As such, the systems may re-negotiate the link, possibly using a different protocol and different parameters as a result of apparent disruptions. It will be appreciated that existing protocols for transmission would be used, with compressed headers and data, and that those existing protocols may include mechanisms for handling retry or NO_ACK (no acknowledgment) situations. However, the parameters surrounding those mechanisms may be subject to negotiation, along with other parameters of a protocol which may otherwise be pre-defined.
Note that in one embodiment of the wireless network, device 730 communicates with device 720 and device 710. However, device 710 (such as a printer for example) does not communicate directly with device 730 (such as a handheld for example). The link illustrated between device 715 and device 725 illustrates that data may be broadcast from device 715 to device 725, even though the associated devices 710 and 720 are not communicating directly, and the data in question may not be addressed to the receiving device.
Some portions of the detailed description are presented in terms of algorithms and symbolic representations of operations on data bits within a computer memory. These algorithmic descriptions and representations are the means used by those skilled in the data processing arts to most effectively convey the substance of their work to others skilled in the art. An algorithm is here, and generally, conceived to be a self-consistent sequence of operations leading to a desired result. The operations are those requiring physical manipulations of physical quantities. Usually, though not necessarily, these quantities take the form of electrical or magnetic signals capable of being stored, transferred, combined, compared, and otherwise manipulated. It has proven convenient at times, principally for reasons of common usage, to refer to these signals as bits, values, elements, symbols, characters, terms, numbers, or the like.
It should be borne in mind, however, that all of these and similar terms are to be associated with the appropriate physical quantities and are merely convenient labels applied to these quantities. Unless specifically stated otherwise as apparent from the following discussion, it is appreciated that throughout the description, discussions utilizing terms such as “processing” or “computing” or “calculating” or “determining” or “displaying” or the like, refer to the action and processes of a computer system, or similar electronic computing device, that manipulates and transforms data represented as physical (electronic) quantities within the computer system's registers and memories into other data similarly represented as physical quantities within the computer system memories or registers or other such information storage, transmission or display devices.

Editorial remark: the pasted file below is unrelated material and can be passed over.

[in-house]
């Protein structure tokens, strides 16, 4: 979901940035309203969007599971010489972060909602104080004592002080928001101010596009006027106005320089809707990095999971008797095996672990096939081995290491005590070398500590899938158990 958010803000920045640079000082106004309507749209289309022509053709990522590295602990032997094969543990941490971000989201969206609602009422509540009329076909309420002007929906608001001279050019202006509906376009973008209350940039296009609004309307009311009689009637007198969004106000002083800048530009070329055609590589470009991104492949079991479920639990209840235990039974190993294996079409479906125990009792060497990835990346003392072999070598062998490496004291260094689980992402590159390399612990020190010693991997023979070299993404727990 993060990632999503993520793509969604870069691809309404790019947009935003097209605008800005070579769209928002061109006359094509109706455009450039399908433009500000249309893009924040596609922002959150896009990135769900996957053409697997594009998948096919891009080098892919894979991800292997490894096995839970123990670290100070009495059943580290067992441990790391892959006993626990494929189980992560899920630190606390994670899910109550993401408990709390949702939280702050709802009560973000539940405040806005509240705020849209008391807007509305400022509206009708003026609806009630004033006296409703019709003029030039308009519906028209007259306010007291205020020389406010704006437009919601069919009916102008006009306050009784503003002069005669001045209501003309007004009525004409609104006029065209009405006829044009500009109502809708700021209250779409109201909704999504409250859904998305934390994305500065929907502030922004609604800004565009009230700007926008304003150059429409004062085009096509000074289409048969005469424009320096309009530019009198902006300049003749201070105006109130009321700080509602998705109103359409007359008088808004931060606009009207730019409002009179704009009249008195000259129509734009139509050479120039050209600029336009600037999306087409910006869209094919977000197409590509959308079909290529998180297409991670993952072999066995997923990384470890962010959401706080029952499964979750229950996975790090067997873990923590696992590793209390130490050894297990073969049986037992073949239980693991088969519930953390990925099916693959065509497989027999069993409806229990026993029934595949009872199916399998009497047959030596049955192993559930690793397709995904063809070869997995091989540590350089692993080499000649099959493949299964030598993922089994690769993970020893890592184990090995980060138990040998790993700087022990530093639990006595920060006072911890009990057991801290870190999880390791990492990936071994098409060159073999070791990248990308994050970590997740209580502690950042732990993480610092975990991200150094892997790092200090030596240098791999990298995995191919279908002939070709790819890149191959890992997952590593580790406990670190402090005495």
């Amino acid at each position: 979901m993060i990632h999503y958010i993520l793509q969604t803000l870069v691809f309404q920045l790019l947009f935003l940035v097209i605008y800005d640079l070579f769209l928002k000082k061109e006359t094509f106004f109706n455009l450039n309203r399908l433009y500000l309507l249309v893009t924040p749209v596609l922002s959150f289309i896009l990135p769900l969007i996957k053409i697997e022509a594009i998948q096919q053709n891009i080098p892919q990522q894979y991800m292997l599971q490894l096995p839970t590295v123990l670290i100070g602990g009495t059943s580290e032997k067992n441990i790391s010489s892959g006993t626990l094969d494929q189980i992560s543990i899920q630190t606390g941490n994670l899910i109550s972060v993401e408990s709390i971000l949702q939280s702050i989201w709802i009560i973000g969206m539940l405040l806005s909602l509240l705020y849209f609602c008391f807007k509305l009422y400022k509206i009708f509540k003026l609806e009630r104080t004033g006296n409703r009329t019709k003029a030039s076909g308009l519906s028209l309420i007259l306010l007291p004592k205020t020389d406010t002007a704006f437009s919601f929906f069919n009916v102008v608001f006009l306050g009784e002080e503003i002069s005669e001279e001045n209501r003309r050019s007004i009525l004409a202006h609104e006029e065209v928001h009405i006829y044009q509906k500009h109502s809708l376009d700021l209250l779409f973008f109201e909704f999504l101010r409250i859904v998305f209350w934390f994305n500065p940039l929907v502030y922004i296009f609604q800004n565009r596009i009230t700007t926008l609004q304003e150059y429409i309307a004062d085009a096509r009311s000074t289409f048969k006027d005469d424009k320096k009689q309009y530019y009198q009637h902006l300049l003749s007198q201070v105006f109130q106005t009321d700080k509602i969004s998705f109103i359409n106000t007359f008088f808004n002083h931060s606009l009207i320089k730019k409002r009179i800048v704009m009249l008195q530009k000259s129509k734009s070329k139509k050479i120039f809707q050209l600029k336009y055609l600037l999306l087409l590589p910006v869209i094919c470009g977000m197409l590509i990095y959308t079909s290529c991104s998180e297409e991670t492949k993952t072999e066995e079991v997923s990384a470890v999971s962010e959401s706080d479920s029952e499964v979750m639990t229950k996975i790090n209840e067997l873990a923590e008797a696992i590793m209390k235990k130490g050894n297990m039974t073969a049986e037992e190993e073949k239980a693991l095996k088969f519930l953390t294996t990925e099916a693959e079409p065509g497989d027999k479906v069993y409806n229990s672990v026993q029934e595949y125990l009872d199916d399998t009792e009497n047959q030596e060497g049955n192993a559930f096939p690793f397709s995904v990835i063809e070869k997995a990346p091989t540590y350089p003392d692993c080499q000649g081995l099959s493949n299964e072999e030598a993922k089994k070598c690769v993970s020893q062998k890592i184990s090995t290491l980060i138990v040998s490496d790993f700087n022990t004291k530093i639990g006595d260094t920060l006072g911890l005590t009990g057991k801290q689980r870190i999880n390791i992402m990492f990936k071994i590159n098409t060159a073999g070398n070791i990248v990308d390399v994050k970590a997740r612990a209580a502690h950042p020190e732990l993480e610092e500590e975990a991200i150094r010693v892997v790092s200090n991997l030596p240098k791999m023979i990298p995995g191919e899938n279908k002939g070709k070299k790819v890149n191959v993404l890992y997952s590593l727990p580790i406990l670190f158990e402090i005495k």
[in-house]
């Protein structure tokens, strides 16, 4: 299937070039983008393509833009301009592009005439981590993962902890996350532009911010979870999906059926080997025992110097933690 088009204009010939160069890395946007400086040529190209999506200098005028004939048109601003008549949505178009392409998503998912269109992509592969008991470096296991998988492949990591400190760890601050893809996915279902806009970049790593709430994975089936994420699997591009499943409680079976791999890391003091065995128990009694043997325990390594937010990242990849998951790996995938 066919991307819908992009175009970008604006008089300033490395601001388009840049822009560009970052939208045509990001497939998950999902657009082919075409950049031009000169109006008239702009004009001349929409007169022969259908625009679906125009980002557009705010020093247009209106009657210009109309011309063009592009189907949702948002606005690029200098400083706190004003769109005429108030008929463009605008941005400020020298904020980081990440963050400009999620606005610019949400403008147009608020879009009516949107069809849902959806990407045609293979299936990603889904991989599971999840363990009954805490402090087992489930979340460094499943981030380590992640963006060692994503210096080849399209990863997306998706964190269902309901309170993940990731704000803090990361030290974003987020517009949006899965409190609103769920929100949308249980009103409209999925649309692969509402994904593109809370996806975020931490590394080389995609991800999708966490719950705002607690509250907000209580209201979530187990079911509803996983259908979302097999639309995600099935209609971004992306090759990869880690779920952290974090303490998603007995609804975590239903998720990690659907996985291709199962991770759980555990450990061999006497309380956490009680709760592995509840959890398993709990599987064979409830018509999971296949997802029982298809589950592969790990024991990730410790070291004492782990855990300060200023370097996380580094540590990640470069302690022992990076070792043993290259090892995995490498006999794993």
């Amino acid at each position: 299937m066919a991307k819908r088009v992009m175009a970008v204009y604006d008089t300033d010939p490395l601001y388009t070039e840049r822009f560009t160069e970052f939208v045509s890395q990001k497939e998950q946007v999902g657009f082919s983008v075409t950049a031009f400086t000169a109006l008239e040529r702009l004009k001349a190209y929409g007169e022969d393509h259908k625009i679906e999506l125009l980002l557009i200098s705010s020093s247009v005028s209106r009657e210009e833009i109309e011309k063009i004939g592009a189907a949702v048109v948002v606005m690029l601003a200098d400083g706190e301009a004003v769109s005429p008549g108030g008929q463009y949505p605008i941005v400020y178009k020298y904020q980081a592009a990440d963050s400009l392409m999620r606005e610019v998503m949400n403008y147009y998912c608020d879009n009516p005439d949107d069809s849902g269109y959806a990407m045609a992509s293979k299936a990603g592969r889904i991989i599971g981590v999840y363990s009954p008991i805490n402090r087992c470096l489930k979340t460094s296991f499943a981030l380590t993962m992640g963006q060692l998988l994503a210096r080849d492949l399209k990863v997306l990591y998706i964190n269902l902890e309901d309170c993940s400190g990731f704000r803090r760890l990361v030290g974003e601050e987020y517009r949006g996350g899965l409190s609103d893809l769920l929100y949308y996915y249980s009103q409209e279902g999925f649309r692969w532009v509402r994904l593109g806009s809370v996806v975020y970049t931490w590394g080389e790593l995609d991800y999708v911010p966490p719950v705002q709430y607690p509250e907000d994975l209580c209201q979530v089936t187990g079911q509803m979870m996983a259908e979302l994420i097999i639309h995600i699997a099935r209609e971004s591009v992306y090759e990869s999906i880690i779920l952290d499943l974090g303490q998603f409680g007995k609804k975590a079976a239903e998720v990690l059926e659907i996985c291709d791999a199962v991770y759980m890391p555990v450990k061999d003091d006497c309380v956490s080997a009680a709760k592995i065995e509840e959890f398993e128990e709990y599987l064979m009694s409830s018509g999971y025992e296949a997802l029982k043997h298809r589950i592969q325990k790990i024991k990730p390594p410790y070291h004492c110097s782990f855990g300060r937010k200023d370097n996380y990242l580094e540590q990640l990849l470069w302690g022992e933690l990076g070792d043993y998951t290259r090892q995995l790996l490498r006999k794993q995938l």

The present invention, in some embodiments, also relates to apparatus for performing the operations herein. This apparatus may be specially constructed for the required purposes, or it may comprise a general purpose computer selectively activated or reconfigured by a computer program stored in the computer. Such a computer program may be stored in a computer readable storage medium, such as, but is not limited to, any type of disk including floppy disks, optical disks, CD-ROMs, and magnetic-optical disks, read-only memories (ROMs), random access memories (RAMs), EPROMs, EEPROMs, magnetic or optical cards, or any type of media suitable for storing electronic instructions, and each coupled to a computer system bus.
The algorithms and displays presented herein are not inherently related to any particular computer or other apparatus. Various general purpose systems may be used with programs in accordance with the teachings herein, or it may prove convenient to construct more specialized apparatus to perform the required method steps. The required structure for a variety of these systems will appear from the description below. In addition, the present invention is not described with reference to any particular programming language, and various embodiments may thus be implemented using a variety of programming languages.
In particular, the layers of
In the foregoing detailed description, the method and apparatus of the present invention has been described with reference to specific exemplary embodiments thereof. It will, however, be evident that various modifications and changes may be made thereto without departing from the broader spirit and scope of the present invention, that specific exemplary embodiments are not limiting on the scope of the present invention. In particular, the separate blocks of the various block diagrams represent functional blocks of methods or apparatuses and are not necessarily indicative of physical or logical separations or of an order of operation inherent in the spirit and scope of the present invention, though they may reflect specific embodiments. For example, the various blocks of
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|International Classification||H04L29/12, H04L29/06, H04L12/56, H04L12/28|
|Cooperative Classification||H04L69/22, H04L69/04, H04L29/12009, H04L29/12018, H04W28/06, H04L61/10, H04W28/18|
|European Classification||H04L61/10, H04L29/12A, H04L29/12A1, H04W28/06, H04L29/06C5, H04L29/06N|